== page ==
Remember Me is an action-adventure video game released in 2013 worldwide for Microsoft Windows, PlayStation 3, and Xbox 360. It was developed by Dontnod Entertainment and published by Capcom. Remember Me was originally a PlayStation 3 exclusive titled “Adrift” before it was cancelled in 2011. It was later purchased by Capcom and developed as a multiplatform video game.
If I am being completely honest, I was never enamored by Remember Me. It never stood out to me for some reason, so I never paid attention during its development or after its release. It was last month when I read something about the premise of the game and decided it actually sounded interesting, so I decided to give it a try.
The game is set in Neo-Paris in the year 2084. A corporation called Memorize invented a brain implant called Sensen that lets people upload their memories onto the net and share them with other people or even delete their bad ones. Memorize has turned into a giant corporation that now has most of the population under surveillance because everyone relies on Sensen. Some humans have become so addicted to using their Sensen and absorbing memories that it has started to degrade and has turned them into mutant-like creatures.
A group of rebels called the “Errorists” did not agree with what Memorize was doing, so they started to fight back and have been trying to bring them down. The character you play as is a young woman named Nilin, who works for the Errorists. The game starts out with Nilin in a prison and she is about to have her memory completely erased by Memorize. The memory wipe doesn’t completely work, so she is being escorted to have the last bits erased when she is saved by an unknown man named Edge. The rest of the game is about Nilin’s crazy fight to take down Memorize, all the while discovering more and more about her startling past.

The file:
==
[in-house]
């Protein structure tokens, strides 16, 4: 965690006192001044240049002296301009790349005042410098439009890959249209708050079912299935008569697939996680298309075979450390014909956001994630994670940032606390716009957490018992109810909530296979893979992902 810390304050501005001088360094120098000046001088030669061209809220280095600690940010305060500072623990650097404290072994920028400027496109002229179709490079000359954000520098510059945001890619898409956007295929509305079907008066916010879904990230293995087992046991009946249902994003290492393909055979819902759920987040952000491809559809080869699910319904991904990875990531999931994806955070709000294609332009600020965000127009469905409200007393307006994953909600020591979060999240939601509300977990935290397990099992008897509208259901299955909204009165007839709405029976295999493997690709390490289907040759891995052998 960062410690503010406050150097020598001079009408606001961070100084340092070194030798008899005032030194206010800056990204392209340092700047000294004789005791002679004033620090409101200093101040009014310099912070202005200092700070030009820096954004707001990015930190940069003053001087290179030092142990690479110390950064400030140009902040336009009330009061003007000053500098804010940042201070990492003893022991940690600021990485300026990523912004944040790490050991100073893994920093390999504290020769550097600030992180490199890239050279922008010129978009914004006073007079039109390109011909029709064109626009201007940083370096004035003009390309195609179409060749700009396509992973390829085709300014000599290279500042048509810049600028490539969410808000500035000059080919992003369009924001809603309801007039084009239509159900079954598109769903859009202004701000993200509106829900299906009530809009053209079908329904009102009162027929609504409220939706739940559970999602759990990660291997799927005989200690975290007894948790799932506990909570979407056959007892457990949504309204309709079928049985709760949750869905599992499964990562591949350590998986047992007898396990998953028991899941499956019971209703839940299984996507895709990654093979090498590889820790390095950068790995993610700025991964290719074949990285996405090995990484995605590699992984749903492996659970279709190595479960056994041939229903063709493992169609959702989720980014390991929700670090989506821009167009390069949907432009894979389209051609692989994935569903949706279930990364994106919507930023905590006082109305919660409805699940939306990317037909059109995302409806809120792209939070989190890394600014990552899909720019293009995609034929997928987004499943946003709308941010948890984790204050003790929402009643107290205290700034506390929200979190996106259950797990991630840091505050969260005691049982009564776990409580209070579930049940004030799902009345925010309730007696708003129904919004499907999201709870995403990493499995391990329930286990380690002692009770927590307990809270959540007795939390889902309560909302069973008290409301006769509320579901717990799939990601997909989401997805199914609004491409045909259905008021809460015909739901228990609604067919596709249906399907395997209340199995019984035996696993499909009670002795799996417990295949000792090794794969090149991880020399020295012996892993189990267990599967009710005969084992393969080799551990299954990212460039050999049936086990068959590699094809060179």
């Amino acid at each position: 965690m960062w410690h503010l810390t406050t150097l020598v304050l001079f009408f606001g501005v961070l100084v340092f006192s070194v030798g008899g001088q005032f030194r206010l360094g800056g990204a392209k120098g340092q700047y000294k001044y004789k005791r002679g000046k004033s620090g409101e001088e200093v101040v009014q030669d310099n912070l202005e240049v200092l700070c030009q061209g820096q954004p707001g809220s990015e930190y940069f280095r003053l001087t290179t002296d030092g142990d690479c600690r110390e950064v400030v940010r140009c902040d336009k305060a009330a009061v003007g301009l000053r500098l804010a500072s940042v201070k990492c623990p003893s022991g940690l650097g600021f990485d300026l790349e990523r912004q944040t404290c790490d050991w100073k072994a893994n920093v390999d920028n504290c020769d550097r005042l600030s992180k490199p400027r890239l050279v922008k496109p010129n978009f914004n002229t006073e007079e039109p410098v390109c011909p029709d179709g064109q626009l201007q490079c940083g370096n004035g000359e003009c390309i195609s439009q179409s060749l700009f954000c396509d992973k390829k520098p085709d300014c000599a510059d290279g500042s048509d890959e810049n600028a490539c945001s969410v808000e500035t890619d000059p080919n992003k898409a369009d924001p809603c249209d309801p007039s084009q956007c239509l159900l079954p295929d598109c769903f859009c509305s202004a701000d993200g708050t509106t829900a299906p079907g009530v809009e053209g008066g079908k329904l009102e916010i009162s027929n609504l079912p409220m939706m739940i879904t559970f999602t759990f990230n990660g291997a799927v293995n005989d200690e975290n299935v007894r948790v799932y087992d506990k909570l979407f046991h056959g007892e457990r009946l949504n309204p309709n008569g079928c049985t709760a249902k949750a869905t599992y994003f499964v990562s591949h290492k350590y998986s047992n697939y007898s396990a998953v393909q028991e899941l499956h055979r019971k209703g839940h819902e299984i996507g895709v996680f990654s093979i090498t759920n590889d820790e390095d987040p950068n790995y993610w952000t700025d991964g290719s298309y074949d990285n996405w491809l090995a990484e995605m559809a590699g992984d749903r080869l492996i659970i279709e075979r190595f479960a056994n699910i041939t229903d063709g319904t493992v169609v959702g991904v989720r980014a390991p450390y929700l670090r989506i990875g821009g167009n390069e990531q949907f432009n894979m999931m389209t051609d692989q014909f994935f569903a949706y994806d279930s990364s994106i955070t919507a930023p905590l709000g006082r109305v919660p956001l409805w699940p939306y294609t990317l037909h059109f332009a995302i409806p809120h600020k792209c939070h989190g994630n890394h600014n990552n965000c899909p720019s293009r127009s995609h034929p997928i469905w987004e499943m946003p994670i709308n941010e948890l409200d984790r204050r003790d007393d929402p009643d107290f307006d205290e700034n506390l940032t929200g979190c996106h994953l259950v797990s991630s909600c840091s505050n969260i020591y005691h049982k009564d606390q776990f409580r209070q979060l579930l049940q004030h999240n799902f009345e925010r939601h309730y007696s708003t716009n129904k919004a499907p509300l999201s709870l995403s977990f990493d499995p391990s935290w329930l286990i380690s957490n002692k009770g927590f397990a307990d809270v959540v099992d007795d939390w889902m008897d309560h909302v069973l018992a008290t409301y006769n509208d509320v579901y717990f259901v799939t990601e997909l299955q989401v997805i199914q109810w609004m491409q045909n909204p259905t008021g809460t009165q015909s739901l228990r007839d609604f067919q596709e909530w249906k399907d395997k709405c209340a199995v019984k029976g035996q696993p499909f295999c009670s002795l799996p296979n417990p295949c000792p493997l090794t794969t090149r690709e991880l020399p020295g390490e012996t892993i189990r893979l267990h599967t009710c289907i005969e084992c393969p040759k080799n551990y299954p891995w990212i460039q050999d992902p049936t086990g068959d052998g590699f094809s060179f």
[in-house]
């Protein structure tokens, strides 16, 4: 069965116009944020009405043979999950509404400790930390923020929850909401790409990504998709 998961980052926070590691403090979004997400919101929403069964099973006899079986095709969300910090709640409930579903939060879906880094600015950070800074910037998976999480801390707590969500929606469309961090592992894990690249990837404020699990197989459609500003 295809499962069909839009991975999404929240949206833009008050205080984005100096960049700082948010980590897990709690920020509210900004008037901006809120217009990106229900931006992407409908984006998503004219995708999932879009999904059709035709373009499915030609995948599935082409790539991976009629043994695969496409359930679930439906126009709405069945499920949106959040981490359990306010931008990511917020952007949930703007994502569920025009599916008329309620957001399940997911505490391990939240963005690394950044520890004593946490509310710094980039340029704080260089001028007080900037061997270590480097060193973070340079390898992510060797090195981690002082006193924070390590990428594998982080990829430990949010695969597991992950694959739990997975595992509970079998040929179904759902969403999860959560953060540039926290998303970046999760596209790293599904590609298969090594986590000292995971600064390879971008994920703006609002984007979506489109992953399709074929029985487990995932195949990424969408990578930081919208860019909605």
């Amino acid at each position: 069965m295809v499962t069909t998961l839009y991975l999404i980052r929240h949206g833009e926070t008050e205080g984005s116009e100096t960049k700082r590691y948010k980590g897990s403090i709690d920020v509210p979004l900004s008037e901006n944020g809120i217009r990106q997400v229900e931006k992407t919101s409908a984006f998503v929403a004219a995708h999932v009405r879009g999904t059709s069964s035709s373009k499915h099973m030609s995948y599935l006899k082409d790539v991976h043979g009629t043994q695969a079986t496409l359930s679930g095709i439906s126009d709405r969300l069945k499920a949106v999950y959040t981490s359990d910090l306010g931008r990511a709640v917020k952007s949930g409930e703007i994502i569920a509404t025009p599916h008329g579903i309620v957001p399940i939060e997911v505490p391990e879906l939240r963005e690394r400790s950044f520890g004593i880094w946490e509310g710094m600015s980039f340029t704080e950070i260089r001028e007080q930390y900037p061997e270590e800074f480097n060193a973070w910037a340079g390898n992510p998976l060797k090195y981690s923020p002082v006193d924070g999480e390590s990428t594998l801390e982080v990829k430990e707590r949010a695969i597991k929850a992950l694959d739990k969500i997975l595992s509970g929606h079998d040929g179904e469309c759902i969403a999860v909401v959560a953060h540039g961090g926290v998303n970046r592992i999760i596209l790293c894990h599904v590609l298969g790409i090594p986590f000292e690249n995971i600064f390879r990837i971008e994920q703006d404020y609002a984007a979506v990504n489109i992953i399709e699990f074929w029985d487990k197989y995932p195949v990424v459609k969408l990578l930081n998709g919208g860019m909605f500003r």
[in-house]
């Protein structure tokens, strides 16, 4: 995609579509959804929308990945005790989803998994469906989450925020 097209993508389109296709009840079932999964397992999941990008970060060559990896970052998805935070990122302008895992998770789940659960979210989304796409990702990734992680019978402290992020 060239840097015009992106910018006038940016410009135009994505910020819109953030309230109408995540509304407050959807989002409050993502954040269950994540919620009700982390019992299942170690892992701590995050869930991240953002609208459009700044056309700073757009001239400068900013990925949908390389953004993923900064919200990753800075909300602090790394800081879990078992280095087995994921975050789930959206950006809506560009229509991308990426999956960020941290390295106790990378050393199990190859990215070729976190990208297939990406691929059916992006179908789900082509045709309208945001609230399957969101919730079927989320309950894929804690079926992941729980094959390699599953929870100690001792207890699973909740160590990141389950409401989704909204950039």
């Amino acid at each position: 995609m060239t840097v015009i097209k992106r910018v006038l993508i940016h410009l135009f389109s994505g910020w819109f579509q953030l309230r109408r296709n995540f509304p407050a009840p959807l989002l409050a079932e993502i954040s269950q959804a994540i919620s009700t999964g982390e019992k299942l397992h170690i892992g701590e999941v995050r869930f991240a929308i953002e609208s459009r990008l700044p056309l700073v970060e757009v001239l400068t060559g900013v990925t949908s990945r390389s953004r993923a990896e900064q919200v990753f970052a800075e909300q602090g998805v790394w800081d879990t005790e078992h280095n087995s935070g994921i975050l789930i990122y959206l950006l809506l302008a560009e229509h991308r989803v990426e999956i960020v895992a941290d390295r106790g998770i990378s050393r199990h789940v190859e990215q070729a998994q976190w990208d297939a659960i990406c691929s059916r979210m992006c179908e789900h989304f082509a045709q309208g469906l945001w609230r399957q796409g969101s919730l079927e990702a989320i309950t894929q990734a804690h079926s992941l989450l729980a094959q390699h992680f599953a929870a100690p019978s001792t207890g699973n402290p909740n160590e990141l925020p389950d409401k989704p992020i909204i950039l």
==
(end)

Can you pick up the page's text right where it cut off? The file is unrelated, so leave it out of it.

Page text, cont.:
Does that premise not sound amazing? The story stood out to me more than anything else in this game because of how crazy it is. I am fascinated with science fiction and this seemed like a new take on how the future could end up. Eventually we start to see the same basic stories over and over in our books, television shows, and games, but this one was so out there that I was intrigued. I have to say, I really enjoyed the story of this game. There were twists and turns that I didn’t always expect, which is hard to say for games these days.
Having played several Capcom games before, this game’s graphics fit the mold that I expected. What does that mean you ask? It was nothing flashy. I mean it was a very interesting setting: Futuristic Paris. But they did not go out of their way to make anything extremely pretty. Most of the settings were made up of different shades of gray with neon lights everywhere. It never had any frame rate issues though, so that is a positive. There was nothing very catchy with the music either, which is not really a bad thing. It just doesn’t add to the experience unless the music is something special, which is rare.